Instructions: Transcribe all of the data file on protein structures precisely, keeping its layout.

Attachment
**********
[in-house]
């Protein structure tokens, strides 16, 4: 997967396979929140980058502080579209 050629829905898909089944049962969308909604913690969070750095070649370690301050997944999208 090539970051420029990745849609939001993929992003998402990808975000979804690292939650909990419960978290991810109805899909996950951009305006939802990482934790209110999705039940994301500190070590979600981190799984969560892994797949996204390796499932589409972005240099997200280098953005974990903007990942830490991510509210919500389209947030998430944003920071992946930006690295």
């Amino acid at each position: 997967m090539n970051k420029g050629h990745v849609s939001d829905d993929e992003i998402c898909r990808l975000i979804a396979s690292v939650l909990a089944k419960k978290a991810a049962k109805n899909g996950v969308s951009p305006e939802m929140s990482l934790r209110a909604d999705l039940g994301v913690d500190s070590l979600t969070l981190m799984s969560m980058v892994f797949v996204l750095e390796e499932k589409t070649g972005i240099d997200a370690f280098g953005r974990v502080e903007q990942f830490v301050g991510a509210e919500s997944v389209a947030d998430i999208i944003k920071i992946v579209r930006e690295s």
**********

[in-house]
């Protein structure tokens, strides 16, 4: 997967396979929140980058502080579209 050629829905898909089944049962969308909604913690969070750095070649370690301050997944999208 090539970051420029990745849609939001993929992003998402990808975000979804690292939650909990419960978290991810109805899909996950951009305006939802990482934790209110999705039940994301500190070590979600981190799984969560892994797949996204390796499932589409972005240099997200280098953005974990903007990942830490991510509210919500389209947030998430944003920071992946930006690295």
């Amino acid at each position: 997967m090539n970051k420029g050629h990745v849609s939001d829905d993929e992003i998402c898909r990808l975000i979804a396979s690292v939650l909990a089944k419960k978290a991810a049962k109805n899909g996950v969308s951009p305006e939802m929140s990482l934790r209110a909604d999705l039940g994301v913690d500190s070590l979600t969070l981190m799984s969560m980058v892994f797949v996204l750095e390796e499932k589409t070649g972005i240099d997200a370690f280098g953005r974990v502080e903007q990942f830490v301050g991510a509210e919500s997944v389209a947030d998430i999208i944003k920071i992946v579209r930006e690295s």